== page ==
7 Use of hydrolicer as a sea lice control measure involves high equipment costs to the business. It has overall a strong positive impact on the marine environment through reduced need for licenced veterinary medicines, however the equipment involved has a high carbon footprint. The short term impact on salmon welfare from using hydrolicers is strongly negative as this is a stressful method involving significant risks, however as any other measure of control, when effective in controlling sea lice, it may have a positive long term impact on salmon welfare. While effective in controlling for sea lice, the method has a negative damaging impact on the overall health of salmon (exacerbating underlying conditions through increased stress and high mortality) and the health and welfare of cleaner fish, if used on farm. The negative health and welfare effects may transfer to the processing stage and the method has overall negative effects at the retail/consumption end of the supply chain through mostly public perceptions. Depending on the information available to the public, perceptions may focus on reduced use of medicines with its subsequent environmental effects, however they are mostly negative due to direct impact on salmon health and welfare.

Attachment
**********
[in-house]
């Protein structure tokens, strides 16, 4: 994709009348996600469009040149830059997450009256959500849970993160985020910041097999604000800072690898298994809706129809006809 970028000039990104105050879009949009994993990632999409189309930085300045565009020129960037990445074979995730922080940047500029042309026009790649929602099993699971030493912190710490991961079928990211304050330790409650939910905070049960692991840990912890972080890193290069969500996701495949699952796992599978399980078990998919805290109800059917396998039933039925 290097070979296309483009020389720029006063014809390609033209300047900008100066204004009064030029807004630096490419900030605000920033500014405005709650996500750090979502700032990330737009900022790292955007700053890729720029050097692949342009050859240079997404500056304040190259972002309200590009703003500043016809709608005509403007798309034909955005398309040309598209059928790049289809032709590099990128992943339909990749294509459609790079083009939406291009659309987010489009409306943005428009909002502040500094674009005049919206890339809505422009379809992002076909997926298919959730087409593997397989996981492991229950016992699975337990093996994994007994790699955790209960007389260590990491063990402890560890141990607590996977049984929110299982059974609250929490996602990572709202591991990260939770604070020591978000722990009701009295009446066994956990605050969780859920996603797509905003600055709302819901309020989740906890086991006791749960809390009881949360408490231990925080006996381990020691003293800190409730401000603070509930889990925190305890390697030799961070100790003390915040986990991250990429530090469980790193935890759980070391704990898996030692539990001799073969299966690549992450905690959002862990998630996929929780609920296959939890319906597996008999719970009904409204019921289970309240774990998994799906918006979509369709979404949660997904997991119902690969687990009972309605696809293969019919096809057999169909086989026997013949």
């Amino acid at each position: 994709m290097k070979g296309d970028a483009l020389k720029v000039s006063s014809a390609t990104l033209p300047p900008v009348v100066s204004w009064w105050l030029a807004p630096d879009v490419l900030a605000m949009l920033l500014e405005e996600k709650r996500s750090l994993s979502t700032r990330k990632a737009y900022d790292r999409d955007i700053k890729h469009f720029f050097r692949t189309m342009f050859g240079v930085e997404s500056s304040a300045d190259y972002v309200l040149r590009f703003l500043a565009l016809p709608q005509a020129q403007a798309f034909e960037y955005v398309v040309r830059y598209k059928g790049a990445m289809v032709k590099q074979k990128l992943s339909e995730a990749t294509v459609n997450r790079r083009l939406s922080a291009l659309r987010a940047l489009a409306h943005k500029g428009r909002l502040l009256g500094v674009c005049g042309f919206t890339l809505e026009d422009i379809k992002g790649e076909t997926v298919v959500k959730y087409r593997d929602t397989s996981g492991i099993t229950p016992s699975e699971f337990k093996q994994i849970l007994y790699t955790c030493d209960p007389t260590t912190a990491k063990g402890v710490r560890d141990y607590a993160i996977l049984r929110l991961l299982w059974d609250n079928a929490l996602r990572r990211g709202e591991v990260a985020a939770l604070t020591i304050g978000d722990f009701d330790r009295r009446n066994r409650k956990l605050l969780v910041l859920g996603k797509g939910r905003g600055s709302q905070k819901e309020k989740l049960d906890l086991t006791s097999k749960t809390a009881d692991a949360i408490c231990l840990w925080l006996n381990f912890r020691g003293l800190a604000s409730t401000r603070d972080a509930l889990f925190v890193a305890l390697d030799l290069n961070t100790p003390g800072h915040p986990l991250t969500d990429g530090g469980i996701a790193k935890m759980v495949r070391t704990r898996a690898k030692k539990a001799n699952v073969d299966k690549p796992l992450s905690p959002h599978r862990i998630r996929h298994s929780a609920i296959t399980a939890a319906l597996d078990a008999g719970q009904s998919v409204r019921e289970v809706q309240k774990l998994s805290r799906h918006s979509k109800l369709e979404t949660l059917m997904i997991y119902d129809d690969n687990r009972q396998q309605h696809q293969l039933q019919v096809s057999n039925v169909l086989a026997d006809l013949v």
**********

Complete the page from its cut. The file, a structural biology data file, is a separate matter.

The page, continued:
8 Reducing biomass (farm/area) as a measure of sea lice control has overall positive impacts at supply chain level, on the environment and salmon welfare and health.